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Tribal nations invest opioid settlement funds in traditional healing to treat addiction

Aneri Pattani and Jazmin Orozco Rodriguez, Kaiser Health News on

Published in News & Features

PRESQUE ISLE, Maine — Outside the Mi’kmaq Nation’s health department sits a dome-shaped tent, built by hand from saplings and covered in black canvas. It’s one of several sweat lodges on the tribe’s land, but this one is dedicated to helping people recover from addiction.

Up to 10 people enter the lodge at once. Fire-heated stones — called grandmothers and grandfathers, for the spirits they represent — are brought inside. Water is splashed on the stones, and the lodge fills with steam. It feels like a sauna, but hotter. The air is thicker, and it’s dark. People pray and sing songs. When they leave the lodge, it is said, they reemerge from the mother’s womb. Cleansed. Reborn.

The experience can be “a vital tool” in healing, said Katie Espling, health director for the roughly 2,000-member tribe.

She said patients in recovery have requested sweat lodges for years as a cultural element to complement the counseling and medications the tribe’s health department already provides. But insurance doesn’t cover sweat ceremonies, so, until now, the department couldn’t afford to provide them.

In the past year, the Mi’kmaq Nation received more than $150,000 from settlements with companies that made or sold prescription painkillers and were accused of exacerbating the overdose crisis. A third of that money was spent on the sweat lodge.

Health care companies are paying out more than $1.5 billion to hundreds of tribes over 15 years. This windfall is similar to settlements that many of the same companies are paying to state governments, which total about $50 billion.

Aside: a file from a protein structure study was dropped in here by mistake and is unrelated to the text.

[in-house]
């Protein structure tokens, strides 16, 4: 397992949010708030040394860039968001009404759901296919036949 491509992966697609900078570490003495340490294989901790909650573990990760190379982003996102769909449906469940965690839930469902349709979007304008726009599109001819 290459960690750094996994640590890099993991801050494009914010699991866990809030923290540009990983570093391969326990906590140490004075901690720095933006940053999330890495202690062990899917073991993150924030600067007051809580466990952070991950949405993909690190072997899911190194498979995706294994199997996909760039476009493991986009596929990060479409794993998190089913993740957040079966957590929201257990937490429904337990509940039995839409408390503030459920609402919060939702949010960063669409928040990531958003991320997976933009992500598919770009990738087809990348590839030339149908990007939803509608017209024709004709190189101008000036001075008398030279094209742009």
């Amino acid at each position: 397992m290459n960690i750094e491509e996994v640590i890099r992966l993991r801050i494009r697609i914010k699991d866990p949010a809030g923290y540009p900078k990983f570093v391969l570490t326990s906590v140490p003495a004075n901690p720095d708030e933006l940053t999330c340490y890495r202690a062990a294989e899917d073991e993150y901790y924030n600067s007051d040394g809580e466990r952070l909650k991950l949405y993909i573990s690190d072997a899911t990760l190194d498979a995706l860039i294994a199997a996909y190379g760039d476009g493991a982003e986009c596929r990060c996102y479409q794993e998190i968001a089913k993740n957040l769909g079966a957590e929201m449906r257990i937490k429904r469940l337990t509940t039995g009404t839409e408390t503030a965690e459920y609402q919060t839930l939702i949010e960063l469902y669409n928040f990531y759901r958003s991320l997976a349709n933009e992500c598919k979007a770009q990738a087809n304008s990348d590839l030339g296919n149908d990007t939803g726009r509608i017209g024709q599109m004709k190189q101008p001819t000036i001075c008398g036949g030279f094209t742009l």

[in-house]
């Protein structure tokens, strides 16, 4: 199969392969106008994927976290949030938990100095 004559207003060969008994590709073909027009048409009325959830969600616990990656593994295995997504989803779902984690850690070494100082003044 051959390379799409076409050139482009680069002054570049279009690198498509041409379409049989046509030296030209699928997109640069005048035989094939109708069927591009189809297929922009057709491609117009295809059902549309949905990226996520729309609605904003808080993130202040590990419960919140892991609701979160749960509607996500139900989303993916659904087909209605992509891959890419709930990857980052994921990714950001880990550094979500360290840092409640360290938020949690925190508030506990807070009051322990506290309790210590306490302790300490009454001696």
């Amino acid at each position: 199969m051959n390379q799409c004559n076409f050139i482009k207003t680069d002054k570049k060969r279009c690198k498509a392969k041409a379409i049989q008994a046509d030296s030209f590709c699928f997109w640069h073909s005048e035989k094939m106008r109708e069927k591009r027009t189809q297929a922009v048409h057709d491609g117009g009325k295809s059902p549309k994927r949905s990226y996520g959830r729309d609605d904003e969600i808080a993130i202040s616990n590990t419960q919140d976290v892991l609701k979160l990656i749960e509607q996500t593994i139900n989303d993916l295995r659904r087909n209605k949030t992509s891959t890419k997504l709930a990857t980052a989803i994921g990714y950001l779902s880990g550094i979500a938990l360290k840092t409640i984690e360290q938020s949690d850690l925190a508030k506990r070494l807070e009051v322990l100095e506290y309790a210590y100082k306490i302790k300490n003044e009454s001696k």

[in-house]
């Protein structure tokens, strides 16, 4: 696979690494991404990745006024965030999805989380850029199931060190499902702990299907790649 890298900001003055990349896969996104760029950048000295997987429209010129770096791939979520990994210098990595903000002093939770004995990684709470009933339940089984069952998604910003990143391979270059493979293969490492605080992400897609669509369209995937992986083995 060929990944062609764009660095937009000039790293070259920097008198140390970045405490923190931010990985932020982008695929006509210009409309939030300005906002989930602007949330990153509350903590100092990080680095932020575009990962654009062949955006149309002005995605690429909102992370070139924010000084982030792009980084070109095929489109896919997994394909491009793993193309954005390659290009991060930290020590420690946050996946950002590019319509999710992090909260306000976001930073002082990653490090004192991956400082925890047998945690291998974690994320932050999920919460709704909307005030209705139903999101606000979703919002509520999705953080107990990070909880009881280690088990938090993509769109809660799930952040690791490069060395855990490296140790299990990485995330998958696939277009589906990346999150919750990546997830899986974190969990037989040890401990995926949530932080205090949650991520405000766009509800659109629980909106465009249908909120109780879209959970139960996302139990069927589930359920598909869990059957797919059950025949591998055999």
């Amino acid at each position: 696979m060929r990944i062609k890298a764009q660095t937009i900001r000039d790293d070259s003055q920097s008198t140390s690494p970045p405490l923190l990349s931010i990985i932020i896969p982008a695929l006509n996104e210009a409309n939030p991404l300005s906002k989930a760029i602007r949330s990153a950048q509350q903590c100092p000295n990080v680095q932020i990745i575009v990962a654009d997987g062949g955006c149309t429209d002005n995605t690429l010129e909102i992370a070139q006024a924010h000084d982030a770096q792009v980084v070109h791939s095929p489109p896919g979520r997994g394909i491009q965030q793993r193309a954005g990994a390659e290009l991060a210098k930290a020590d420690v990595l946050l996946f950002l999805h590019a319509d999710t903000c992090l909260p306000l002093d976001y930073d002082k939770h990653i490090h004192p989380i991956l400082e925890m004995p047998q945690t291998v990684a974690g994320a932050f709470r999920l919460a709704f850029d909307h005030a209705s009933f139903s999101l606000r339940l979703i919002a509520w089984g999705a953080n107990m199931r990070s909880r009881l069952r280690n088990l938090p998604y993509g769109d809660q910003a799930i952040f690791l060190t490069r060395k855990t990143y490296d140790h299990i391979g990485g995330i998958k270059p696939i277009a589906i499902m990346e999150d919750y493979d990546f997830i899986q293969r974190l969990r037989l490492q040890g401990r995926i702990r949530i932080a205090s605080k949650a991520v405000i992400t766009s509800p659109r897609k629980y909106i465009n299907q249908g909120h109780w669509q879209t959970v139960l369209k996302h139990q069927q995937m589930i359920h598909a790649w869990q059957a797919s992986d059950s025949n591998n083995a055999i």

To some people, the lower payout for tribes corresponds to their smaller population. But some tribal citizens point out that the overdose crisis has had a disproportionate effect on their communities. Native Americans had the highest overdose death rates of any racial group each year from 2020 to 2022. And federal officials say those statistics were likely undercounted by about 34% because Native Americans’ race is often misclassified on death certificates.

Still, many tribal leaders are grateful for the settlements and the unique way the money can be spent: Unlike the state payments, money sent to tribes can be used for traditional and cultural healing practices — anything from sweat lodges and smudging ceremonies to basketmaking and programs that teach tribal languages.

“To have these dollars to do that, it’s really been a gift,” said Espling of the Mi'kmaq tribe. “This is going to absolutely be fundamental to our patients’ well-being” because connecting with their culture is “where they’ll really find the deepest healing.”

Public health experts say the underlying cause of addiction in many tribal communities is intergenerational trauma, resulting from centuries of brutal treatment, including broken treaties, land theft, and a government-funded boarding school system that sought to erase the tribes’ languages and cultures. Along with a long-running lack of investment in the Indian Health Service, these factors have led to lower life expectancy and higher rates of addiction, suicide, and chronic diseases.

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©2024 Kaiser Health News. Visit khn.org. Distributed by Tribune Content Agency, LLC.

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